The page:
Thursday, 27 March 2014

It Smells Like Rain

Heaven Scent

A cold March wind danced around the dead of night in Dallas as the doctor walked into the small hospital room of Diana Blessing. Still groggy from surgery, her husband David held her hand as they braced themselves for the latest news.

That afternoon of March 10, 1991, complications had forced Diana, only 24-weeks pregnant, to undergo an emergency cesarean to deliver the couple's new daughter, Danae Lu Blessing. At 12 inches long and weighing only one pound and nine ounces, they already knew she was perilously premature. Still, the doctor's soft words dropped like bombs.

"I don't think she's going to make it," he said, as kindly as he could. "There's only a 10-percent chance she will live through the night, and even then, if by some slim chance she does make it, her future could be a very cruel one."

Numb with disbelief, David and Diana listened as the doctor described the devastating problems Danae would likely face if she survived. She would never walk. She would never talk. She would probably be blind. She would certainly be prone to other catastrophic conditions from cerebral palsy to complete mental retardation, and on, and on. "No! No!" was all Diana could say. She and David, with their 5-year-old son Dustin, had long dreamed of the day they would have a daughter to become a family of four. Now, within a matter of hours, that dream was slipping away.

Through the dark hours of morning as Danae held onto life by the thinnest thread, Diana slipped in and out of drugged sleep, growing more and more determined that their tiny daughter would live and live to be a healthy, happy young girl. But David, fully awake and listening to additional dire details of their daughter's chances of ever leaving the hospital alive, much less healthy, knew he must confront his wife with the inevitable.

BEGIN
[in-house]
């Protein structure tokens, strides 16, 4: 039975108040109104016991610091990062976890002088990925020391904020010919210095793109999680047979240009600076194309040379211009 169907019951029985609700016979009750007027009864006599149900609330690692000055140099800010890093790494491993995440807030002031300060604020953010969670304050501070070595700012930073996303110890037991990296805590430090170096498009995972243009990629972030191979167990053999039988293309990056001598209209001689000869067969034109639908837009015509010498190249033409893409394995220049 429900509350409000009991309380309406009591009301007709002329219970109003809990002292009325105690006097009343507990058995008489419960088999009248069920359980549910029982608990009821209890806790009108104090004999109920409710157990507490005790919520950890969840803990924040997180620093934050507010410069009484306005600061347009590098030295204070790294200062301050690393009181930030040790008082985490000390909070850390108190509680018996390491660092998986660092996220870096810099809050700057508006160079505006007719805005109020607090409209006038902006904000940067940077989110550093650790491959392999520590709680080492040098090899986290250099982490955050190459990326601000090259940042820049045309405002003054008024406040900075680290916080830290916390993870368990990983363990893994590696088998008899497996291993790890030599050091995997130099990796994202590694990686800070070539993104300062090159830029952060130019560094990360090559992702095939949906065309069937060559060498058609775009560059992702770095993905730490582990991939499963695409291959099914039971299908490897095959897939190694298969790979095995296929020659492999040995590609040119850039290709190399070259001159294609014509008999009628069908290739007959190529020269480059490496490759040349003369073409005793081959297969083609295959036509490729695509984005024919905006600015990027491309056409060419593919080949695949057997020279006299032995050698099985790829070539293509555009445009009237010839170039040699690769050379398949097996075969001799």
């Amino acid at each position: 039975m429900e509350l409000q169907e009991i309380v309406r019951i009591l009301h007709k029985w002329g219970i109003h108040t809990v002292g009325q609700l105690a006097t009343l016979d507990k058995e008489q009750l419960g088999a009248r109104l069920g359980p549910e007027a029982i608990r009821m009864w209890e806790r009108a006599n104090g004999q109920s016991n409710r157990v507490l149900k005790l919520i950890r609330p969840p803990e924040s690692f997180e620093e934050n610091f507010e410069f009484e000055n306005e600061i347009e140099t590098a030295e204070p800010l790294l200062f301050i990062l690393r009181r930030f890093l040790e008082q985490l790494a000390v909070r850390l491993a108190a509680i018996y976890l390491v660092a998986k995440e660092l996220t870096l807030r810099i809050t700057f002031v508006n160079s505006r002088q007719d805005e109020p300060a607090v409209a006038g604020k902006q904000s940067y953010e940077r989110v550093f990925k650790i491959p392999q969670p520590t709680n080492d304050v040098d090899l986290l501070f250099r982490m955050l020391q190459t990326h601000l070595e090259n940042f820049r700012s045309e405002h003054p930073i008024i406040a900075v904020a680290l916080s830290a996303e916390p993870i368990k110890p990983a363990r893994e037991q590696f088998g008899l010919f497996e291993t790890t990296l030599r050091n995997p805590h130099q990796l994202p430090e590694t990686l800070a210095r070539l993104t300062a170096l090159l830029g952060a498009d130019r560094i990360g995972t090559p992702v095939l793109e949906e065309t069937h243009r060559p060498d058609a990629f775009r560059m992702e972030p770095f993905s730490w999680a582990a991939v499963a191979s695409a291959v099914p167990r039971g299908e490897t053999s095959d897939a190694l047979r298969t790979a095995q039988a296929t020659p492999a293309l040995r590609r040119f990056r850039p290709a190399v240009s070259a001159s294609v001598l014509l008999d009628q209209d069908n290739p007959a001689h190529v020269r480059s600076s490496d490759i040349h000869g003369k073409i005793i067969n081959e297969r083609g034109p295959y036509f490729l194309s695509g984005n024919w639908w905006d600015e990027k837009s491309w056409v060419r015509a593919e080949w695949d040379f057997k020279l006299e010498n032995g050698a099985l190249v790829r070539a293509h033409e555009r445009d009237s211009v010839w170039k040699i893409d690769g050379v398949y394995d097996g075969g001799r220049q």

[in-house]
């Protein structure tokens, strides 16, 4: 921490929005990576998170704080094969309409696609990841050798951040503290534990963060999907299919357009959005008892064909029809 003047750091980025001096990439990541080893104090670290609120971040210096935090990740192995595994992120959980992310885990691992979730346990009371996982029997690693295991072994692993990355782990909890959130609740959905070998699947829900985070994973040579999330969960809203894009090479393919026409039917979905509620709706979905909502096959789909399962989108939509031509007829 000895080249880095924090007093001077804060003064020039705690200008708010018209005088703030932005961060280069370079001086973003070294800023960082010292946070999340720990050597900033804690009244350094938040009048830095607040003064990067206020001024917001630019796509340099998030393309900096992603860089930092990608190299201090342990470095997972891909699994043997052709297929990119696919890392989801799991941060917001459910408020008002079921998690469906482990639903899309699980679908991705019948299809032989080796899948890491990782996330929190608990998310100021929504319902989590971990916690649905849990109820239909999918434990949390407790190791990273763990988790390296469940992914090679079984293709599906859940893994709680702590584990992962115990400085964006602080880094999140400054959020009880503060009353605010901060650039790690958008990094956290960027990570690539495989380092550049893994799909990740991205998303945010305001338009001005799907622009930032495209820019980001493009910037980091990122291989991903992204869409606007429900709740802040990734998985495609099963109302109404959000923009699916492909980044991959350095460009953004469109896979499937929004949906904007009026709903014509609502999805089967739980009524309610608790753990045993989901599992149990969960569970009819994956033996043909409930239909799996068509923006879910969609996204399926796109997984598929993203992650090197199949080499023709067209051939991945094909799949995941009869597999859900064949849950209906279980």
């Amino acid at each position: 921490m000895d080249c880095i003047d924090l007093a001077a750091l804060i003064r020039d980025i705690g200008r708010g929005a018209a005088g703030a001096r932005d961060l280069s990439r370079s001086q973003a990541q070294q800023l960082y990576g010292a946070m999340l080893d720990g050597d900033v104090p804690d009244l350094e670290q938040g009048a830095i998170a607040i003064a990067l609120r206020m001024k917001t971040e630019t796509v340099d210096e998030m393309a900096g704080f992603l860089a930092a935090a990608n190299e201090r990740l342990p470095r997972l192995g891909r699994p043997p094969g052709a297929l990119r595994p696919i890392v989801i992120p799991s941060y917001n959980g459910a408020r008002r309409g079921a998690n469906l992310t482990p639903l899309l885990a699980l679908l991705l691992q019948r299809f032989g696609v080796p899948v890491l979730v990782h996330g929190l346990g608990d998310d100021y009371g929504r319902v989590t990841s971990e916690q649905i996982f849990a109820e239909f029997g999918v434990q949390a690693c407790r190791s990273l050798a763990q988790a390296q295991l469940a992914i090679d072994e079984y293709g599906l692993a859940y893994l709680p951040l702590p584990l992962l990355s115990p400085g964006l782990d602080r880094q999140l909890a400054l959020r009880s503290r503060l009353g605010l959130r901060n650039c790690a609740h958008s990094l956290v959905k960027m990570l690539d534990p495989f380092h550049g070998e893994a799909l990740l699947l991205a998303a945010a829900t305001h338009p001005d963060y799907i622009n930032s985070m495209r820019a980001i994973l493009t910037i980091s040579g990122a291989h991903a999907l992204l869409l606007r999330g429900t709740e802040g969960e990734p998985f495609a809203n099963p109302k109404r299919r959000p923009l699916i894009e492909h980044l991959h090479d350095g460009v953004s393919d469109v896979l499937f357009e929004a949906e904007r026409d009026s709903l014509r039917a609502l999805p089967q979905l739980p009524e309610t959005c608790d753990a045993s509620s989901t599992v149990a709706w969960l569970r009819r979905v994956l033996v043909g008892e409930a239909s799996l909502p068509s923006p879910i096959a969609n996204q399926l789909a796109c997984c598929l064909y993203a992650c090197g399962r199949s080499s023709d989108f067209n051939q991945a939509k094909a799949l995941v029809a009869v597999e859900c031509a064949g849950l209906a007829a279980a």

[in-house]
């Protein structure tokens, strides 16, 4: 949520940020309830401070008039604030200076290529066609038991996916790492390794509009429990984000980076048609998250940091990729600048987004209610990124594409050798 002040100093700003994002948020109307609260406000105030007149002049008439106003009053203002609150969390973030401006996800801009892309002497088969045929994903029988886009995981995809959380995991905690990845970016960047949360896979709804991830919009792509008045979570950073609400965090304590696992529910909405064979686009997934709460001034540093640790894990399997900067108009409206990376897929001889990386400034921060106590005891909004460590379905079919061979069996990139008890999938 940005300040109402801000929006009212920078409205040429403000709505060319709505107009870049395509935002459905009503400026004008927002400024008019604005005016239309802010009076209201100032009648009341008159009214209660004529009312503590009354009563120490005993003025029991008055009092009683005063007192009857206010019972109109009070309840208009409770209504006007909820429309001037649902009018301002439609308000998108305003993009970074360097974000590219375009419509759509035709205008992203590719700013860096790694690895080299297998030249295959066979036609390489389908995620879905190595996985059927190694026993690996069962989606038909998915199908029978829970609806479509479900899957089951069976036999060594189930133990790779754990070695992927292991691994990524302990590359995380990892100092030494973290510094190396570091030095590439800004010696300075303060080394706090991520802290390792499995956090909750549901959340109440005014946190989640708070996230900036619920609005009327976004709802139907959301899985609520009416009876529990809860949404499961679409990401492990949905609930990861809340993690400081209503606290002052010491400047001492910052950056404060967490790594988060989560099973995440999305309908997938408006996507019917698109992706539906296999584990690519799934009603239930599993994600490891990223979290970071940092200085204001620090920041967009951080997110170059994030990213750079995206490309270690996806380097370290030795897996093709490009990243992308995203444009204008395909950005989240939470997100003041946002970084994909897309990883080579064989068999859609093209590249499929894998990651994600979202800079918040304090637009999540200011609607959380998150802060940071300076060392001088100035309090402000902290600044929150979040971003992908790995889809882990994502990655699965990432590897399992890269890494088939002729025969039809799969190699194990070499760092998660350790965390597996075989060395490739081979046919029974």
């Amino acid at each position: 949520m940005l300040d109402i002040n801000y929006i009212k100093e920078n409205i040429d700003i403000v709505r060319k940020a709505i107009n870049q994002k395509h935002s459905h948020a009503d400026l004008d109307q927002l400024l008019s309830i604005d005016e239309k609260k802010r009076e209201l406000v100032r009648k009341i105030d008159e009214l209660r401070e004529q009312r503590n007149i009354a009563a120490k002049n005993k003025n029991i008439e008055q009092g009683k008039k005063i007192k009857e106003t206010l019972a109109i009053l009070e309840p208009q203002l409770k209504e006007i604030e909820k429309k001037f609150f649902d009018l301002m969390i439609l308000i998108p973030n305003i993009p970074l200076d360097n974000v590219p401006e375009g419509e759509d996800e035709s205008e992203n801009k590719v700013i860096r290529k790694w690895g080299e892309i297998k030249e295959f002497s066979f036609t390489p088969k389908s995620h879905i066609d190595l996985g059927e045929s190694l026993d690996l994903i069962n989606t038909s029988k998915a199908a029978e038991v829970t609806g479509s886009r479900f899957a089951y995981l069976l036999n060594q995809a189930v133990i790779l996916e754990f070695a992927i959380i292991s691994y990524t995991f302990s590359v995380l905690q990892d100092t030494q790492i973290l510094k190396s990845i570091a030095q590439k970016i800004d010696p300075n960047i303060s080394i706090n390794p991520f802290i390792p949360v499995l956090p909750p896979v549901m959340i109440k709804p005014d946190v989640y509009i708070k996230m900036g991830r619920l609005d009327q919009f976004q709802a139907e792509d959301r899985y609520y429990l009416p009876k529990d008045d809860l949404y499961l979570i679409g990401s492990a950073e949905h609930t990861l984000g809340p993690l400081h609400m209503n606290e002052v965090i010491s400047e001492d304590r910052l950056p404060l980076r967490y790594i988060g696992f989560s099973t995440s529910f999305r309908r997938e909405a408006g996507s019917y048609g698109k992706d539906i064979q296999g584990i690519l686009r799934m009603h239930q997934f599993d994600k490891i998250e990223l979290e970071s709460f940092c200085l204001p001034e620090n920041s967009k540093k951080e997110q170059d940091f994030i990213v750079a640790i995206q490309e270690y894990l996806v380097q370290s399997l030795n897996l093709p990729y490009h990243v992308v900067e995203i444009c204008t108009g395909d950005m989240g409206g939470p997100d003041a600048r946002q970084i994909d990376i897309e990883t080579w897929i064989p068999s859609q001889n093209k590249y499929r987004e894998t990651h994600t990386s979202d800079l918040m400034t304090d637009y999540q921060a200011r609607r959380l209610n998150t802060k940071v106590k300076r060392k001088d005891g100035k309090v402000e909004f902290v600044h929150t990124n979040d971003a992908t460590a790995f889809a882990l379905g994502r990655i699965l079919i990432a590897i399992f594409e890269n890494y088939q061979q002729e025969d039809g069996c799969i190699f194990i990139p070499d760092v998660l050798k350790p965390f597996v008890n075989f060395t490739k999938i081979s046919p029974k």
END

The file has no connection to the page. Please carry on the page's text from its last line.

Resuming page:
"David walked in and said that we needed to talk about making funeral arrangements," Diana remembers "I felt so bad for him because he was doing everything, trying to include me in what was going on, but I just wouldn't listen, I couldn't listen. I said, "No, that is not going to happen, no way! I don't care what the doctors say Danae is not going to die! One day she will be just fine, and she will be coming home with us!"

As if willed to live by Diana's determination, Danae clung to life hour after hour, with the help of every medical machine and marvel her miniature body could endure. But as those first days passed, a new agony set in for David and Diana. Because Danae's underdeveloped nervous system was essentially "raw," every lightest kiss or caress only intensified her discomfort- so they couldn't even cradle their tiny baby girl against their chests to offer the strength of their love. All they could do, as Danae struggled alone beneath the ultra-violet light in the tangle of tubes and wires, was to pray that God would stay close to their precious little girl.

There was never a moment when Danae suddenly grew stronger. But as weeks went by, she did slowly gain an ounce of weight here and an ounce of strength there.

At last, when Danae turned two months old, her parents were able to hold her in their arms for the very first time. And two months later-though doctors continued to gently but grimly warn that her chances of surviving, much less living any kind of normal life, were next to zero - Danae went home from the hospital, just as her mother had predicted.

Today, five years later, Danae is a petite but feisty young girl with glittering gray eyes and an unquenchable zest for life. She shows no signs, whatsoever, of any mental or physical impairments. Simply, she is everything a little girl can be and more-but that happy ending is far from the end of her story.

One blistering afternoon in the summer of 1996 near her home in Irving, Texas, Danae was sitting in her mother's lap in the bleachers of a local ball park where her brother Dustin's baseball team was practicing. As always, Danae was chattering non-stop with her mother and several other adults sitting nearby when she suddenly fell silent.